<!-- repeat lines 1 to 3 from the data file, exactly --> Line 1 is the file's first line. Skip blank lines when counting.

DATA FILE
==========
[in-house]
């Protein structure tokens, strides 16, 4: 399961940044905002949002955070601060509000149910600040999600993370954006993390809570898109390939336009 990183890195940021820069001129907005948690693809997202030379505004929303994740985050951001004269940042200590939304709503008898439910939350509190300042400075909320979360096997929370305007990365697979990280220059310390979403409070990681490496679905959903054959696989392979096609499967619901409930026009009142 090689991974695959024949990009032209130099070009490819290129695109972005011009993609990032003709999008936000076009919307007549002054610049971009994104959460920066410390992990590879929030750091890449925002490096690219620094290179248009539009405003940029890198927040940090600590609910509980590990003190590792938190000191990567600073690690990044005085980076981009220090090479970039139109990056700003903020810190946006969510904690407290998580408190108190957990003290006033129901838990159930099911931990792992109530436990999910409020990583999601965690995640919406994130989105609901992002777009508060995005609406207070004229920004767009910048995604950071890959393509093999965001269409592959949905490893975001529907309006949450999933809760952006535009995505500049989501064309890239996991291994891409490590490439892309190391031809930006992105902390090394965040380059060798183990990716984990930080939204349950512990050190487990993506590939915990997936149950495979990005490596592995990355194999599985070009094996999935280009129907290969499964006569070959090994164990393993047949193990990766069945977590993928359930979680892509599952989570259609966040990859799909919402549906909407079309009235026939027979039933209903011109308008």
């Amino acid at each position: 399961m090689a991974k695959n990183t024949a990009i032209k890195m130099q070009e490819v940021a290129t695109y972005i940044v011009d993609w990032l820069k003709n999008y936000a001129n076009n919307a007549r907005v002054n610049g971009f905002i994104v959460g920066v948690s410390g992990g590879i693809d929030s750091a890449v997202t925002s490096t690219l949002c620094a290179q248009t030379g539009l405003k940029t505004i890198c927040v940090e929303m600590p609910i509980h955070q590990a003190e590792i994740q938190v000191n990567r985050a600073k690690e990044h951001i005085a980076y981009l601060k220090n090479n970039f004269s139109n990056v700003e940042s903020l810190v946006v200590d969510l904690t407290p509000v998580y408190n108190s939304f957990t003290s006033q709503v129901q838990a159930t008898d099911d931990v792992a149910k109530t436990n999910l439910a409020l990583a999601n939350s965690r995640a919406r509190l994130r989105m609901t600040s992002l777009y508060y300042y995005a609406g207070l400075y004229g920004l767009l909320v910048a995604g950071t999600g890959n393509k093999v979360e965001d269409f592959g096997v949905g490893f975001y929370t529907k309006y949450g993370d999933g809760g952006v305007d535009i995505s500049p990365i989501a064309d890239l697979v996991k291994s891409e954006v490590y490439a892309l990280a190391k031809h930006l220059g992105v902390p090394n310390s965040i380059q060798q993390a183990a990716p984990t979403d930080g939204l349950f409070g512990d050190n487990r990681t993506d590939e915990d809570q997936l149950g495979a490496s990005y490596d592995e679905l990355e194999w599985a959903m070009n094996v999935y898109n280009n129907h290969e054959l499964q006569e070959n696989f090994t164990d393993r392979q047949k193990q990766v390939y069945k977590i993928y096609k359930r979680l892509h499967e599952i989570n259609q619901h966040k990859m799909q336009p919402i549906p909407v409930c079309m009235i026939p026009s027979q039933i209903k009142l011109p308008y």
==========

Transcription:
[in-house]
């Protein structure tokens, strides 16, 4: 399961940044905002949002955070601060509000149910600040999600993370954006993390809570898109390939336009 990183890195940021820069001129907005948690693809997202030379505004929303994740985050951001004269940042200590939304709503008898439910939350509190300042400075909320979360096997929370305007990365697979990280220059310390979403409070990681490496679905959903054959696989392979096609499967619901409930026009009142 090689991974695959024949990009032209130099070009490819290129695109972005011009993609990032003709999008936000076009919307007549002054610049971009994104959460920066410390992990590879929030750091890449925002490096690219620094290179248009539009405003940029890198927040940090600590609910509980590990003190590792938190000191990567600073690690990044005085980076981009220090090479970039139109990056700003903020810190946006969510904690407290998580408190108190957990003290006033129901838990159930099911931990792992109530436990999910409020990583999601965690995640919406994130989105609901992002777009508060995005609406207070004229920004767009910048995604950071890959393509093999965001269409592959949905490893975001529907309006949450999933809760952006535009995505500049989501064309890239996991291994891409490590490439892309190391031809930006992105902390090394965040380059060798183990990716984990930080939204349950512990050190487990993506590939915990997936149950495979990005490596592995990355194999599985070009094996999935280009129907290969499964006569070959090994164990393993047949193990990766069945977590993928359930979680892509599952989570259609966040990859799909919402549906909407079309009235026939027979039933209903011109308008």
């Amino acid at each position: 399961m090689a991974k695959n990183t024949a990009i032209k890195m130099q070009e490819v940021a290129t695109y972005i940044v011009d993609w990032l820069k003709n999008y936000a001129n076009n919307a007549r907005v002054n610049g971009f905002i994104v959460g920066v948690s410390g992990g590879i693809d929030s750091a890449v997202t925002s490096t690219l949002c620094a290179q248009t030379g539009l405003k940029t505004i890198c927040v940090e929303m600590p609910i509980h955070q590990a003190e590792i994740q938190v000191n990567r985050a600073k690690e990044h951001i005085a980076y981009l601060k220090n090479n970039f004269s139109n990056v700003e940042s903020l810190v946006v200590d969510l904690t407290p509000v998580y408190n108190s939304f957990t003290s006033q709503v129901q838990a159930t008898d099911d931990v792992a149910k109530t436990n999910l439910a409020l990583a999601n939350s965690r995640a919406r509190l994130r989105m609901t600040s992002l777009y508060y300042y995005a609406g207070l400075y004229g920004l767009l909320v910048a995604g950071t999600g890959n393509k093999v979360e965001d269409f592959g096997v949905g490893f975001y929370t529907k309006y949450g993370d999933g809760g952006v305007d535009i995505s500049p990365i989501a064309d890239l697979v996991k291994s891409e954006v490590y490439a892309l990280a190391k031809h930006l220059g992105v902390p090394n310390s965040i380059q060798q993390a183990a990716p984990t979403d930080g939204l349950f409070g512990d050190n487990r990681t993506d590939e915990d809570q997936l149950g495979a490496s990005y490596d592995e679905l990355e194999w599985a959903m070009n094996v999935y898109n280009n129907h290969e054959l499964q006569e070959n696989f090994t164990d393993r392979q047949k193990q990766v390939y069945k977590i993928y096609k359930r979680l892509h499967e599952i989570n259609q619901h966040k990859m799909q336009p919402i549906p909407v409930c079309m009235i026939p026009s027979q039933i209903k009142l011109p308008y």